I write this without having listened to the recording of the first half of the webinar, “Block Party: Meet Some of the Creative Minds Behind Blockly, Scratch, and More!”, which took place live on the evening of October 7, 2015. I hope my reactions prove spurious after listening to the recording of the full webinar. I am afraid, however, they will not be. And at the very least, they reflect my experience. I hope they will resonate with some others, and encourage you to share your enthusiasm for computing with others.
I listened to, and participated in the chat for approximately the last 25 minutes of the event. There was certainly some interesting discussion, among some very enlightened and well- meaning people, representing thought leaders in Computer Science and/or Computing Education.
Given that, however, I cannot help but ask question: “Why did the majority of what I heard focus narrowly on how we teach what is often taken as a vocational skill, namely programming, most effectively?” There were a few half-hearted nods to computer science-specific formulations. The message I got loud and clear, however, was that we should figure out how can we get kids proficient in Java(script) as quickly as possible.
And it intrigues me that this ended up being the case. I know many of the people who participated, and they believe firmly in much more transcendent ideals. Why, one of the curricula based on one of these blocks languages is entitled “The Beauty and Joy of Computing.”
I recently had a small difference of opinion with Dr. Mark Guzdial on Facebook, in which I critiqued an article about new CS courses in Georgia for emphasizing only the vocational good they could do. His response, paraphrased, was “that’s often how these things end up getting sold.” Much more exclusively on that idea in another post, but to boil it down, there’s much more to computing and any of these languages, and we lose so much richness when we devolve into a discussion of optimizing teaching of programming.
I’m not saying anything particularly new, but computing to me is about much more than the act of programming. Programming is often the last stage of a bout of computing. First, we assess the problem in our head, devising a strategy to approach it. We (why “We” and not “I”? Because computing is rarely a solitary endeavor,) may discuss it with peers, we may sketch flowcharts or notes on whiteboards or in notebooks. We often search for facts and figures, data, that have nothing to do with computers, but about the real-world problem we are trying to solve with an application of computing. Using a variety or combination of methods, decomposition/solution of parts/reassembly; machine learning; data mining; etc., we plan, eventually program and test, then repeat to find better, and finally adequate solutions. This, for tonight, is my barely adequate description of an experience of computing.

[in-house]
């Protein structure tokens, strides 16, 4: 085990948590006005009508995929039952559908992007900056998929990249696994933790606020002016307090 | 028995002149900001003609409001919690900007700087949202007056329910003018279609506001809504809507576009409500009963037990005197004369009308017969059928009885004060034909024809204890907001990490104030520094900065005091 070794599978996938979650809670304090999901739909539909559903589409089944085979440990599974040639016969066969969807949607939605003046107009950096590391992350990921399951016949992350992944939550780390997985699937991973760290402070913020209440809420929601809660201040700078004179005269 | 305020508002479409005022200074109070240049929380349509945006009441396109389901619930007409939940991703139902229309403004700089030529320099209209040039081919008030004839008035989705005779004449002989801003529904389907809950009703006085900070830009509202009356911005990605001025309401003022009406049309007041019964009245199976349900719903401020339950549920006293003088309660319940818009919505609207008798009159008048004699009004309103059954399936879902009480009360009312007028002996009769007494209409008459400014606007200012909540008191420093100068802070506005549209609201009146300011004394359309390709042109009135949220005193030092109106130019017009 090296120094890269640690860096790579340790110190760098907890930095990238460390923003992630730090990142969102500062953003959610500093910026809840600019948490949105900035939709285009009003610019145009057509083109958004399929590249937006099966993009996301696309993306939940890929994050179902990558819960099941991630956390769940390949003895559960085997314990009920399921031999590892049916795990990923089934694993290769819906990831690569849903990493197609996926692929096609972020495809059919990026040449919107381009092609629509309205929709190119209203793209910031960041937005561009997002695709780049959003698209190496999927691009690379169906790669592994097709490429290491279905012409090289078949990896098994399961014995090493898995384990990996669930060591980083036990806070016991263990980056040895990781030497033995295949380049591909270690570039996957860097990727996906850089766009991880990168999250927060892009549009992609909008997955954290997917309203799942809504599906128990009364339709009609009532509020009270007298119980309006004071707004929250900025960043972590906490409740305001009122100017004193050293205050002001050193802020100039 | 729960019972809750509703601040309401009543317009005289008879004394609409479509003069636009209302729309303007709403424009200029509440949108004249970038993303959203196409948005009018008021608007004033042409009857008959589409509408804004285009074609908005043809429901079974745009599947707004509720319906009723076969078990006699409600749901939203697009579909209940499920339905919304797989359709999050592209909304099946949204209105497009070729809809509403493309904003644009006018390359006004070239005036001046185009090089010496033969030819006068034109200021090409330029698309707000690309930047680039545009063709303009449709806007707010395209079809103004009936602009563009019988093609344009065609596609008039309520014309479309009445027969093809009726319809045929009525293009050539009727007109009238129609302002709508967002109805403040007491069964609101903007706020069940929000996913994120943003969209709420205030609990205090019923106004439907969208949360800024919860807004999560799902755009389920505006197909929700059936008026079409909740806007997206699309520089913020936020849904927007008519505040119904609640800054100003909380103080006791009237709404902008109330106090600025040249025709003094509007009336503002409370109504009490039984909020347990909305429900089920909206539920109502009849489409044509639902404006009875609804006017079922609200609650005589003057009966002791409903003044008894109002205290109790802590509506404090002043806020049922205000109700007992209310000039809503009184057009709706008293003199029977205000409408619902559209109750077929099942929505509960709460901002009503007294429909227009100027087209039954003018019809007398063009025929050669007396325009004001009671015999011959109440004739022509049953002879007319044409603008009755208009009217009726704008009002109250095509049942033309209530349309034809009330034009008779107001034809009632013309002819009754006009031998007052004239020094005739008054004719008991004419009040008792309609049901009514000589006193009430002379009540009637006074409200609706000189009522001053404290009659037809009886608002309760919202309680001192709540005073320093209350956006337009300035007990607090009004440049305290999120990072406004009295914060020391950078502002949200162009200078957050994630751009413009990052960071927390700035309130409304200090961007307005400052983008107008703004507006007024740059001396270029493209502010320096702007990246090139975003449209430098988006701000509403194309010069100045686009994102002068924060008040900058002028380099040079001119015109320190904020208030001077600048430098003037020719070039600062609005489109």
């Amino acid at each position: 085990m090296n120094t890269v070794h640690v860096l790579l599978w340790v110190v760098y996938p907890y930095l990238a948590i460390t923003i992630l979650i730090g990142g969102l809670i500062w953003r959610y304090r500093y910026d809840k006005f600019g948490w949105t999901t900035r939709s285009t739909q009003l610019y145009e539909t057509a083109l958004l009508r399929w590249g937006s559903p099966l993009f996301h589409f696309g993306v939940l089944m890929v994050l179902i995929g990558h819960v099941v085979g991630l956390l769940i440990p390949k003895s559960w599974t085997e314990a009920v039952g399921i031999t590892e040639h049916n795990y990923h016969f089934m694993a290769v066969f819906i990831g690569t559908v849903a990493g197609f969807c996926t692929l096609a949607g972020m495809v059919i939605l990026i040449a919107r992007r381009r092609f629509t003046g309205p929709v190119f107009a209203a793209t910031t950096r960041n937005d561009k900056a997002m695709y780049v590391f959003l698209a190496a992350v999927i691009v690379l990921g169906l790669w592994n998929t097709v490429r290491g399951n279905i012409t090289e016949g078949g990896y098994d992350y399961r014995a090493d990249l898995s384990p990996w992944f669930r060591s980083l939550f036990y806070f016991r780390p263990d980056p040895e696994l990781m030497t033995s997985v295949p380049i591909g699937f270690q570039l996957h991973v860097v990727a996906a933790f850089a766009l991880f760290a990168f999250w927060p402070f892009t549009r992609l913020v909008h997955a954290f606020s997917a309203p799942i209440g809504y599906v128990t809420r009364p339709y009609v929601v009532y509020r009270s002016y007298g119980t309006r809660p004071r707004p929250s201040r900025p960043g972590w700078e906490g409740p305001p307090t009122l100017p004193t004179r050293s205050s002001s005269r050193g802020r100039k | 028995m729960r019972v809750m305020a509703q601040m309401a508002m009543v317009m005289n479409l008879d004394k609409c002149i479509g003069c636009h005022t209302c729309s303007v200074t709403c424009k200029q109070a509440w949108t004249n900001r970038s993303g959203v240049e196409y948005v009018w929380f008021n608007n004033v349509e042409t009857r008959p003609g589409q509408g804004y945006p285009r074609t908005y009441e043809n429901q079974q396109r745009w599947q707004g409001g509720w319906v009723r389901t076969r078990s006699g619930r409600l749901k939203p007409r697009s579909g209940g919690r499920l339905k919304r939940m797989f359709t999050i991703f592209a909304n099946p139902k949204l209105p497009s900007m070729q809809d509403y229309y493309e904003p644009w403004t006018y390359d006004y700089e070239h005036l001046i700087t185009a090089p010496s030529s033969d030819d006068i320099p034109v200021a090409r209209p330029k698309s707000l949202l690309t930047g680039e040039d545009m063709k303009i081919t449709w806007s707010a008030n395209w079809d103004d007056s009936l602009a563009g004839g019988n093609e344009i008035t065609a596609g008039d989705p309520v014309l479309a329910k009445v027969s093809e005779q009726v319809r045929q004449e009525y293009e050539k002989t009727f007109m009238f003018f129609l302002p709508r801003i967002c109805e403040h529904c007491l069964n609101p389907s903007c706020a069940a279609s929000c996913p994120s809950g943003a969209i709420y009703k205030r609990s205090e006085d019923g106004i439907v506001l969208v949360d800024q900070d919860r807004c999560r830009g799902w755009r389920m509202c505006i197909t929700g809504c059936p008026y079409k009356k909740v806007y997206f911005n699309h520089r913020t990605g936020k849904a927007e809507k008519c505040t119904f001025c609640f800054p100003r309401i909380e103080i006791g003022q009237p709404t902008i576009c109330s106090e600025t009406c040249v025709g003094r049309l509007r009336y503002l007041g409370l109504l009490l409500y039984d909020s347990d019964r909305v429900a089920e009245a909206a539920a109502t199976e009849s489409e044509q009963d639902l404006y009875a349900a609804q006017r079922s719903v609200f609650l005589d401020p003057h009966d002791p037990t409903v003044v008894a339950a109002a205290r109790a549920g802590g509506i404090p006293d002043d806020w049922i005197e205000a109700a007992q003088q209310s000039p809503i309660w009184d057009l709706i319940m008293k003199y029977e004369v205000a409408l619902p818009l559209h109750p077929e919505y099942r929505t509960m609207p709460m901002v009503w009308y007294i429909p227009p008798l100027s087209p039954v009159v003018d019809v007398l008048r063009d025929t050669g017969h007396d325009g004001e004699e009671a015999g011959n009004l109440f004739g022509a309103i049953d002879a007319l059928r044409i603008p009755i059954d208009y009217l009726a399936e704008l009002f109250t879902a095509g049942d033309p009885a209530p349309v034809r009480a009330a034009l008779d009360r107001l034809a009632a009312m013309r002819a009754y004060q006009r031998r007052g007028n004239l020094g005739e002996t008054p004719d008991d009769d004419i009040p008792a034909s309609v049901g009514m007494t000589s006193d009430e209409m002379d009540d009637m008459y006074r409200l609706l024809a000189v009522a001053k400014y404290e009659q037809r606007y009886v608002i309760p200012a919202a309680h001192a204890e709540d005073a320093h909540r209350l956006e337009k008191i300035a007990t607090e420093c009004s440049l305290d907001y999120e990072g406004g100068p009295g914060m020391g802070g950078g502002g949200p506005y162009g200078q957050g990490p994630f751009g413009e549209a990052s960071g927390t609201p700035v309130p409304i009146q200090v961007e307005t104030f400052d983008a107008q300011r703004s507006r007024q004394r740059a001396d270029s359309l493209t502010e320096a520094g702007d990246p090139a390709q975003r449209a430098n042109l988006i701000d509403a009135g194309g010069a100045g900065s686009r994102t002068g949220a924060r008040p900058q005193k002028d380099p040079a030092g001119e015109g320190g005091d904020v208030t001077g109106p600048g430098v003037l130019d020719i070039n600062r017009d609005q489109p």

Why the disparity then, between the possible discussion space and what ended up being talked about? Certainly it was not because the blocks languages that were being discussed are learning or play languages. Scratch and the languages that spawned from it scaffold creativity of several kinds. Alice and its relatives are also about self-expression, though with a slightly different flavor. Pencil Code, to my poor estimation, strives to give fast ability to control real tools. Admittedly, though, I’m biased, and know the most about about one particular tool, MIT App Inventor.
MIT App Inventor strives to give beginners and experienced programmers fast control over mobile devices (yes, still Android only) through high level abstractions that allow the app creator to do real, meaningful things. What does that mean? There are myriad examples, ranging from crowdsourcing access to sanitary toilets in Lagos, to developing apps for tracking student location on school and/or city buses, both domestically in the US and in Bangalore, among other locations. Are they all so goody-goody? No – kids (and adults) make fart noise apps too – and those are popular and exciting, and represent the thrill of computing as well – they allow the app inventor to make something that promotes cognitive dissonance – a phone farting!?! How much more fun, and relatively innocently disruptive can you get?
So, to close, let’s strive to elevate the discussion – let’s talk about the Beauty and Joy of Computing, farting phones and all. Let’s talk about why we love computing, and how programming enables that.
Somehow, with only a gut feeling to support this, I suspect that we should curtail our inclination to debate in the esoteric weeds the relative merits of one blocks-to-text conversion tool vs. another. Instead, let’s spend more time developing and telling the inspirational stories to pass to youth who may not hear them otherwise. Enthusiasm is contagious, sometimes… I’m convinced if we share our true enthusiasm for problem solving and computing, vs. vigorously discussing arcane points, we will share that youthful enthusiasm with a larger AND broader audience of youth.